Why we can’t leave the future to tech billionaires
For the sake of my health, I walk on beautiful Hampstead Heath at least once a week, and I get there via the revamped London Overground train service. It’s clean, frequent and gets me there in less than 15 minutes. “So what?” you may be thinking; the significance is I get there by train rather than by flying car.
“Where’s my flying car?” is a trope one sees regularly online, and like many such tropes, it contains a kernel of truth. We don’t have flying cars yet, and almost certainly never will, and the reason has little to do with tech. YouTube is crammed with videos of workable flying cars, many of them good-looking, all of them too expensive – but prices could crash if they ever went into mass production.
The reason they don’t go into mass production is, of course, social, which means also political. We live in a complex society in which many resources have to be rationed and shared, urban space being one of them. On paper, flying cars ought to economise on that space, versus the ordinary motor car (or bus or train) which needs roads laid out on an almost-flat 2D surface.
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Flying cars would bring the third dimension into use – except that the third dimension is already in use by airlines. In mass use it would also be impossible to police (traffic lights?). Fixed-wing or drone, a flying car is still subject to gravity and if two collide they’re likely to end up falling on someone’s roof. The problems are endless, and flying cars could only ever be tolerable in small numbers. Of course, they already are – they’re called helicopters, and mostly used by soldiers and billionaires. The rest of us must share flying trains called airliners.
“Futurists” often get things very wrong, not because they are stupid, but because their expertise and experience is narrow. They may be brilliant in one technical field, but they’re disconnected from normal society and ignorant of its basic requirements.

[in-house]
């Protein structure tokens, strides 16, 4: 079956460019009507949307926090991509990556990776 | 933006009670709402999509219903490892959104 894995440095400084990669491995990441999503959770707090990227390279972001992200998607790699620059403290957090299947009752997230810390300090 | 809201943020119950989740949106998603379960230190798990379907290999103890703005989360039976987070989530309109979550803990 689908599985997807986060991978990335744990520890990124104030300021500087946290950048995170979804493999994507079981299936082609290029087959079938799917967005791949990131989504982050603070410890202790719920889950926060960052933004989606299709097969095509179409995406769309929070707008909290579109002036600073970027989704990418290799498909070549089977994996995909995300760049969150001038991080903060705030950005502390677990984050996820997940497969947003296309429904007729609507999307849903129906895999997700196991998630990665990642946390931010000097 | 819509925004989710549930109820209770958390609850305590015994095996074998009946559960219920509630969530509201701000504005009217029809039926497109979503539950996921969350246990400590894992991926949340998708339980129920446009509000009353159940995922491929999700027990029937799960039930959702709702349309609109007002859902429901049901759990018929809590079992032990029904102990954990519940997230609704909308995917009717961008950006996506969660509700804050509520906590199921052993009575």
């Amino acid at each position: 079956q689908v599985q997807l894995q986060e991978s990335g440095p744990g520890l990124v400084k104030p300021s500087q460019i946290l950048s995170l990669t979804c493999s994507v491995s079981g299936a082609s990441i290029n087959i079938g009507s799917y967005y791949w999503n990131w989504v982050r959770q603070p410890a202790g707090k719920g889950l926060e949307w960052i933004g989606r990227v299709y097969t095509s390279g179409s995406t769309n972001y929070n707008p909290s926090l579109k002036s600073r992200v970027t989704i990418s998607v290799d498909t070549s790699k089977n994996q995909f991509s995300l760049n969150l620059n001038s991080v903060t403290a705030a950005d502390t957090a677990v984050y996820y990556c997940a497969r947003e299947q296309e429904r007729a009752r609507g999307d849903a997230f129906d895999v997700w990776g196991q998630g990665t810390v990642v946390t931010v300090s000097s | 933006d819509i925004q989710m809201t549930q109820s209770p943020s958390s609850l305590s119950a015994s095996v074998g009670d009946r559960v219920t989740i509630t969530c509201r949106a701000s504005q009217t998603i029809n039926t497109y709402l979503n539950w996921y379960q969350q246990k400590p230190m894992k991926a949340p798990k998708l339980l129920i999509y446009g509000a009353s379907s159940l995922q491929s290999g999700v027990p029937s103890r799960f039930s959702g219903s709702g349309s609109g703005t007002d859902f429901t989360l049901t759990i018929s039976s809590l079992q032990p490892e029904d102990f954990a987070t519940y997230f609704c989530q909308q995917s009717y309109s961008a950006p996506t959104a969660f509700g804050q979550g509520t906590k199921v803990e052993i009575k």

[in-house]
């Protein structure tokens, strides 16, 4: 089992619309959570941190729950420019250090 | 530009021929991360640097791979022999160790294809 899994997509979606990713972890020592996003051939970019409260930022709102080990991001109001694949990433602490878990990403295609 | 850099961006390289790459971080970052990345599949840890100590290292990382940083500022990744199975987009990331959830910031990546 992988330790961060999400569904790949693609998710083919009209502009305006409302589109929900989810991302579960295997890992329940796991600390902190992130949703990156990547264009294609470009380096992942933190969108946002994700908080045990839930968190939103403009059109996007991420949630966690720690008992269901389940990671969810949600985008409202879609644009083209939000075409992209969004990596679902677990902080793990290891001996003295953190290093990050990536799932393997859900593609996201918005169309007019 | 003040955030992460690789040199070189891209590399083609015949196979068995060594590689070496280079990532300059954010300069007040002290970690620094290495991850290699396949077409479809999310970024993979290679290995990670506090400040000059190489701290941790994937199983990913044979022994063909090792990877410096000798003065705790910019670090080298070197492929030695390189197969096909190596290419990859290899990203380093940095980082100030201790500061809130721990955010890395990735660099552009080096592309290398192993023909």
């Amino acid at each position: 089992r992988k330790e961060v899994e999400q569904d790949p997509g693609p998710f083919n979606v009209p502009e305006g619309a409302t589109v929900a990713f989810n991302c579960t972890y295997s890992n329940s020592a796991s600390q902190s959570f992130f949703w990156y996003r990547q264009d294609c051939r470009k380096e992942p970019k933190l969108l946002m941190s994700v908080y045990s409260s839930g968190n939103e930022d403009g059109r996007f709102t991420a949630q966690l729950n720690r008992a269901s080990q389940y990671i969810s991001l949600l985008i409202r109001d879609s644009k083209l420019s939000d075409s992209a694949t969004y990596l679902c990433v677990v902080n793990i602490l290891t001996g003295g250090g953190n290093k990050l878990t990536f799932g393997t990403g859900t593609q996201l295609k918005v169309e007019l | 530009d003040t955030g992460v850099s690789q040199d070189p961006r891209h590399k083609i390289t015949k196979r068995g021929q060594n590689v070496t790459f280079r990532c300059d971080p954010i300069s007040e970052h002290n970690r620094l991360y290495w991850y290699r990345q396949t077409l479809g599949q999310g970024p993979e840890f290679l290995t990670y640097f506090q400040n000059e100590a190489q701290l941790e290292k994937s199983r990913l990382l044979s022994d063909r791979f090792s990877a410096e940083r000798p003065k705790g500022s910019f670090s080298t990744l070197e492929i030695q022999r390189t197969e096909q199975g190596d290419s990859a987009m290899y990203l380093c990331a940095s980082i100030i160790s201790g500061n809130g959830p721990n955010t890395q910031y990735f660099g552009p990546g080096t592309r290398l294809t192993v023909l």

A recent BBC Four retrospective covered 50 years of Horizon programmes, in which revered sci-fi authors Arthur C Clarke and Isaac Asimov made predictions about AI and robotics that now look quaintly naive, while Ray Kurzweil’s “grey goo” warning looks frankly unhinged (even if Prince Charles did believe it). The tendency to overestimate the effect of new technologies is not itself new.
One futurist I do respect is Douglas Rushkoff, who recently wrote an inflammatory piece with the snappy title “How tech’s richest plan to save themselves after the apocalypse”. He was recently paid half his annual academic salary by five hedge-fund managers to talk about future tech, but it turned out they weren’t really interested in tech per se, but in the coming apocalypse it promised.
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They realised that armed guards would be required to protect their New Zealand or Alaskan bunkers from the angry mobs “but how would they pay the guards once money was worthless? What would stop the guards from choosing their own leader? The billionaires considered using special combination locks on the food supply that only they knew.”
Enormous riches tempt people to believe their possessor must be clever, but clever at what? Being clever at designing social networks no more qualifies you to redesign society than being clever at property speculation qualifies you to be president.
Enormous riches are frequently accumulated through what economists call “network effects”: certain inventions, such as railways, telephones, gramophone records, television, took off only once enough people had the means to use them, so as much through luck as technical superiority. Yet riches tempt their possessors to believe themselves invincible, and high-tech entrepreneurs are prone to drawing their notions of invincibility from sci-fi, comics and video games. As Rushkoff put it, they consider human evolution to be “a video game that someone wins by finding the escape hatch and then letting a few of his BFFs come along for the ride. Will it be Musk, Bezos, Thiel … Zuckerberg?”
Transport For London (TfL) is might be dull compared to Elon Musk’s plan to fire us at supersonic speed through vacuum tubes, but it satisfactorily moves a lot of people each day using little in the way of sci-fi magic except for the Oyster card system. I’d feel far happier if TfL were running the world than Rushkoff’s humanicidal billionaires.